This article was intended to enable state habeas corpus courts to hear all claims which a federal court would hear. Stewart v. Ricketts, 451 F. Supp. 911 (M.D. Ga. 1978).

This article expanded the scope of state habeas corpus, modified the state doctrine of waiver of rights, and gave the superior court exclusive jurisdiction to try such cases because of "many sharply contested issues of a factual nature." McCorquodale v. Stynchcombe, 239 Ga. 138, 236 S.E.2d 486, cert. denied, 434 U.S. 975, 98 S. Ct. 534, 54 L. Ed. 2d 467 (1977).

Habeas made more readily available.

- It was the intent of the legislature in enacting this article to make the remedy of habeas corpus more readily available to prisoners resorting to the courts of this state and to facilitate a determination in each case of the ultimate issue of the legality or illegality of the imprisonment. Johnson v. Caldwell, 229 Ga. 548, 192 S.E.2d 900 (1972).

Unencumbered hearing assured.

- By its plain terms, this article assures a hearing unencumbered by the strict conditions arising from some case law in this state. Peters v. Rutledge, 397 F.2d 731 (5th Cir. 1968).

The law is an effective remedy for securing state court review of federal challenges to state convictions, and more than that, it is a legislative recognition by this state of the state's responsibilities to vindicate federally guaranteed, federally protected rights in the administration of justice. Peters v. Rutledge, 397 F.2d 731 (5th Cir. 1968).

Adjudication of guilt or innocence not authorized.

- This article has enlarged the scope of matters that will be considered on habeas corpus, but it does not authorize another adjudication of the question of guilt or innocence of the accused. Bush v. Chappell, 225 Ga. 659, 171 S.E.2d 128 (1969).

Following the statutory structure set out in law serves a triple public interest: (1) the system, if followed and faithfully applied, puts responsibility on the state; (2) it affords to the one contesting the conviction an effective remedy; and (3) it represents a mutual, even though not jointly expressed, state legislative judgment and a federal judicial comity conclusion that the rapid, explosive expansion of federal habeas cases in state convictions represents a substantial threat to the administration of justice. Peters v. Rutledge, 397 F.2d 731 (5th Cir. 1968).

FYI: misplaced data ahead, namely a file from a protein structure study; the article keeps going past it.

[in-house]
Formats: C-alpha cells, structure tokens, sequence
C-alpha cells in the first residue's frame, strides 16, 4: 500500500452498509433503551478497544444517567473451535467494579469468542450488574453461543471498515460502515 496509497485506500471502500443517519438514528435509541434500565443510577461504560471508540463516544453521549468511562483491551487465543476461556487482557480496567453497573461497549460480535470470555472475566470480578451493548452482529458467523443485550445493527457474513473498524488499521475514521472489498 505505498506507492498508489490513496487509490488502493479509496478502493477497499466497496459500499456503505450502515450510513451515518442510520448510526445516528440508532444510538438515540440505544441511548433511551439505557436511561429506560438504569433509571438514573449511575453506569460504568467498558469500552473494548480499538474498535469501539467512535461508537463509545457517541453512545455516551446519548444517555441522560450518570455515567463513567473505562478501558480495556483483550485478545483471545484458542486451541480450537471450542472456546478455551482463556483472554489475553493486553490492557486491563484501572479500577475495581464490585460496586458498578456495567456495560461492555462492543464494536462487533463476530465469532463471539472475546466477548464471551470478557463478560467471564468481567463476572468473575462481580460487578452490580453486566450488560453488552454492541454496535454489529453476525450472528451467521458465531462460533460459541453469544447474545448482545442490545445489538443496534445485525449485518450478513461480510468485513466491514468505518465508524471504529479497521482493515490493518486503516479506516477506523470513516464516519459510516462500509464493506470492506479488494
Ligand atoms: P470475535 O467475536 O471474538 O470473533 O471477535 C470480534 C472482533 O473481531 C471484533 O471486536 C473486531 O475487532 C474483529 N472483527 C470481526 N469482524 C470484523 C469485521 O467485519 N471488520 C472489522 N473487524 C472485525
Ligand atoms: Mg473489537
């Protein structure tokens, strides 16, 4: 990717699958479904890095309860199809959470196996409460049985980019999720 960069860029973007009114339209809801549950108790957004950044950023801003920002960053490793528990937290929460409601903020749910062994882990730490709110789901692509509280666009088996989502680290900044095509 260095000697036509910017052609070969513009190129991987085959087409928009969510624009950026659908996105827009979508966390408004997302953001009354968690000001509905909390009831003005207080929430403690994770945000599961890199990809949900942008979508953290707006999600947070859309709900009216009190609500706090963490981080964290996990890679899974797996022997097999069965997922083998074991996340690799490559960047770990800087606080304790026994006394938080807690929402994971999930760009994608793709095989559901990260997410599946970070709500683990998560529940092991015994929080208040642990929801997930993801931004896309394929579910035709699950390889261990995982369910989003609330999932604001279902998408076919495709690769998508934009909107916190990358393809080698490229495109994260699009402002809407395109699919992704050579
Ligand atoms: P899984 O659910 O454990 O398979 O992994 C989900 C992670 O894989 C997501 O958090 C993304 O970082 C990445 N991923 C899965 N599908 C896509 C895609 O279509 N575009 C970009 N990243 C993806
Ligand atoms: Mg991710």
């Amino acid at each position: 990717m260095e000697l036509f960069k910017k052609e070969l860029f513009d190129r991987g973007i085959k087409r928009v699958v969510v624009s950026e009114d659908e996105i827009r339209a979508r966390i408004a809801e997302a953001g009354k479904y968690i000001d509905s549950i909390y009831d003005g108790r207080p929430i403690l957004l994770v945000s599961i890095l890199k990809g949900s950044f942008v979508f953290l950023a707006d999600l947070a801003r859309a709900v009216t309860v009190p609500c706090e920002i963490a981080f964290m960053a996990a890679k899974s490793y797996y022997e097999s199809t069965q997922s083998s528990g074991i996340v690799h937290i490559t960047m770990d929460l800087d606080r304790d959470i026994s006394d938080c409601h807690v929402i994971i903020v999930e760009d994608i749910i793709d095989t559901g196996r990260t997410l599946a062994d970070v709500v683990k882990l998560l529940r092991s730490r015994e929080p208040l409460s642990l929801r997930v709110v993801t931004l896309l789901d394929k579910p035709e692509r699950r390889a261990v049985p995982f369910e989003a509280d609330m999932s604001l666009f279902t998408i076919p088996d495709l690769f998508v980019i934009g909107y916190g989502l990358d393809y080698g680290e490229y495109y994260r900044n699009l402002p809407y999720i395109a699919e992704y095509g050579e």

Two sets of full-blown post-conviction trials not necessary.

- While it is important that federal constitutional claims may be asserted after conviction and that finally there be access to the federal court for its own independent judgment, these rights do not call for two sets of full-blown post-conviction trials; this law serves that end. Peters v. Rutledge, 397 F.2d 731 (5th Cir. 1968).

Constitutional claims required to be brought by habeas corpus.

- Defendant's post-appeal challenge to a criminal conviction brought 15 years after the defendant's conviction based on alleged improper communications with the jury that occurred during the trial but that were not brought to the defendant's attention until years later could not be pursued through an extraordinary motion for new trial because such claims involved a deprivation of the defendant's constitutional rights and were required to be pursued exclusively through a petition for a writ of habeas corpus. Mitchum v. State, 306 Ga. 878, 834 S.E.2d 65 (2019).

Denial of right to proceed under article to parolee as subversion of purpose.

- Statute's statement of legislative intent and purpose includes the intent to accord persons convicted in this state an adequate state remedy, and this purpose would be subverted if a state parolee were denied the right to proceed hereunder. Fox v. Dutton, 406 F.2d 123 (5th Cir. 1968), cert. denied, 395 U.S. 916, 89 S. Ct. 1764, 23 L. Ed. 2d 229 (1969).

Cited in In re Stoner, 252 Ga. 397, 314 S.E.2d 214 (1984); Powell v. Brown, 281 Ga. 609, 641 S.E.2d 519 (2007); Nazario v. State, 293 Ga. 480, 746 S.E.2d 109 (2013).


13 Am. Jur. Pleading and Practice Forms, Habeas Corpus, § 1.